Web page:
Rich history, shared interests define China-Kenya win-win ties


China and Kenya share a rich history. While Kenya is considered the cradle for mankind, China is one of the four great ancient civilizations. Fossils of the Turkana Boy hominid and the four great inventions – papermaking, gunpowder, printing and compass – point to these similarities in history.

Chinese and the Kenyans are diligent and that explains why both countries are the leading economies in their respective regions.

Both countries have demonstrated their innovative capacity. A Kenyan innovation, M-PESA, for example, has heralded a revolution in mobile phone money transfer and micro-financing service since its inception in 2007. In China, WeChat, a social network platform, has become very popular across and beyond the country.

The Chinese and Kenyan people have enjoyed a long-standing friendship. More than 600 years ago a Chinese navigator, Zheng He, visited the east coast of Kenya four times during his seven voyages to the western oceans. In his visits he brought not only silk, porcelains and tea, but also friendship. A tribal chief in Malindi presented Zheng He with a giraffe, which he took back to China, and the giraffe is regarded as Kylin, a mythical creature symbolizing auspiciousness and great wealth.

In modern times, the two nations, both victims of external aggression or colonization, supported each other in the fight for independence. After independence, both countries were faced with the great task of nation building, greatly impeded by a lack of infrastructure where an industrial foundation was absent.

But after 30 years of hard work from 1949 to 1979, China developed an industrial base and an economy driven by technological innovation and a skilled work force.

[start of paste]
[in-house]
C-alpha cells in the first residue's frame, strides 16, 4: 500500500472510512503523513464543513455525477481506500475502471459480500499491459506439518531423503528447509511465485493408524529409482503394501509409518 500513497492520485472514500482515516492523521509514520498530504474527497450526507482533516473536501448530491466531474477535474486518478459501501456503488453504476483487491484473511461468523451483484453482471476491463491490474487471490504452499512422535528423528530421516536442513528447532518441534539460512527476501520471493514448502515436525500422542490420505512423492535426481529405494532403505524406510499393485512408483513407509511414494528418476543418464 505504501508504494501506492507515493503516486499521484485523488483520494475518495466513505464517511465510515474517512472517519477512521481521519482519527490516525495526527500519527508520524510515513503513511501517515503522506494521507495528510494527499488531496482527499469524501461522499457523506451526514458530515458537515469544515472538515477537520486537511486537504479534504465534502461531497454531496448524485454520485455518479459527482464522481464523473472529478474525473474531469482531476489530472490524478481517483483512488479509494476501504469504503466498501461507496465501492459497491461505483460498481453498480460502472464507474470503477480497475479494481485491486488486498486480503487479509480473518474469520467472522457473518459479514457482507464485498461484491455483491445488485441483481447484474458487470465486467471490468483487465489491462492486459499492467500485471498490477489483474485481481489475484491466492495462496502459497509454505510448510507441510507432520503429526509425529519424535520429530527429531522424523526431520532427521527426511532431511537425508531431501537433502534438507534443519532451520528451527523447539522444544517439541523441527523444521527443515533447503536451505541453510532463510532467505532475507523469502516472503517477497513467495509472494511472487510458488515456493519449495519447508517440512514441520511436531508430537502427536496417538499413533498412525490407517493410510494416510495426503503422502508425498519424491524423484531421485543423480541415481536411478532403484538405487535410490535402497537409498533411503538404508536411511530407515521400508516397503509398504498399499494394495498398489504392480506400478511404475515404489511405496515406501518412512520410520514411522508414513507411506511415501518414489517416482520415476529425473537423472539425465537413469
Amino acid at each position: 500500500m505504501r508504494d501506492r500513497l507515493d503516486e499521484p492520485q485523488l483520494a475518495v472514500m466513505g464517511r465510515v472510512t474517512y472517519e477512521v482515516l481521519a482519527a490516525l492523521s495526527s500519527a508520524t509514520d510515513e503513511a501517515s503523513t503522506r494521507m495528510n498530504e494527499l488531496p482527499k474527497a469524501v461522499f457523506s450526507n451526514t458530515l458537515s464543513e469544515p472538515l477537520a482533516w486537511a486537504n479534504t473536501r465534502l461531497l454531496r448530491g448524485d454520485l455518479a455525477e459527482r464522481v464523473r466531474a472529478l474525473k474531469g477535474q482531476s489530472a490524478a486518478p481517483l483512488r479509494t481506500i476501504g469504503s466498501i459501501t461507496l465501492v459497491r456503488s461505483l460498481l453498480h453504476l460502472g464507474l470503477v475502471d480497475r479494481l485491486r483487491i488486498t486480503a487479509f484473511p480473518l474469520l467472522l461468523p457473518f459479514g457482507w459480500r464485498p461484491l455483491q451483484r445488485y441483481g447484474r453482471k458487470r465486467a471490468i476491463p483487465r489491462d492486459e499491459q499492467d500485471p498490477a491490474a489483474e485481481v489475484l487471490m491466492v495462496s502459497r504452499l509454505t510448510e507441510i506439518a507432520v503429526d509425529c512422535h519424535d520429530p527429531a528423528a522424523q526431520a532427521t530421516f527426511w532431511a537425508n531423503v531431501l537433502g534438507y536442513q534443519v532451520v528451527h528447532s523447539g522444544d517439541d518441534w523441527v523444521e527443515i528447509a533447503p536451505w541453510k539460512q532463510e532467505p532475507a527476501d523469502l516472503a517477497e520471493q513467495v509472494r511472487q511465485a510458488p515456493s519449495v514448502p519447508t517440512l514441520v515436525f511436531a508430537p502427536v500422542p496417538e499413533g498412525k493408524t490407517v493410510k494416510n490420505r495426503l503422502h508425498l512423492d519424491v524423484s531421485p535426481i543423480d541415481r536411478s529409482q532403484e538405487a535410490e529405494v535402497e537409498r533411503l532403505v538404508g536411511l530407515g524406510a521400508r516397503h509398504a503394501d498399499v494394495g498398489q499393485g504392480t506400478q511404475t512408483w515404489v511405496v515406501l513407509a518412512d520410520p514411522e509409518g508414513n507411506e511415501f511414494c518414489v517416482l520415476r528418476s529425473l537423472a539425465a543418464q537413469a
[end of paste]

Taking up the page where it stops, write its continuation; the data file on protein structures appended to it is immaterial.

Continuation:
From the moment China opened its door to the outside world three decades ago, it has sought to build production capacity, a capital base and acquire technology from developed countries and the four Asian Tigers. This has greatly facilitated China’s economic take-off.

Today, China has entered a more mature stage of industrialization with competitive industries and surplus capacity. China is the world’s largest producer of over 220 categories of industrial products, including steel, cement and automobiles. China produces 38 percent of the world’s machine tools, 41 percent of ships, and 60 percent of power generation equipment.

Correspondingly, Kenya’s multinational investments such as Kenya Commercial Bank, Safaricom, Nakumatt and Kenya Airways, are examples of the country’s success and influence. As President Uhuru Kenyatta stated in his speech during the Madaraka Day celebrations, Kenyans will overcome social and economic challenges and grow. We are confident that, guided by Vision 2030, Kenya is on the right path towards industrialization and modernization. With China’s help, Kenya’s dream can be achieved much sooner.

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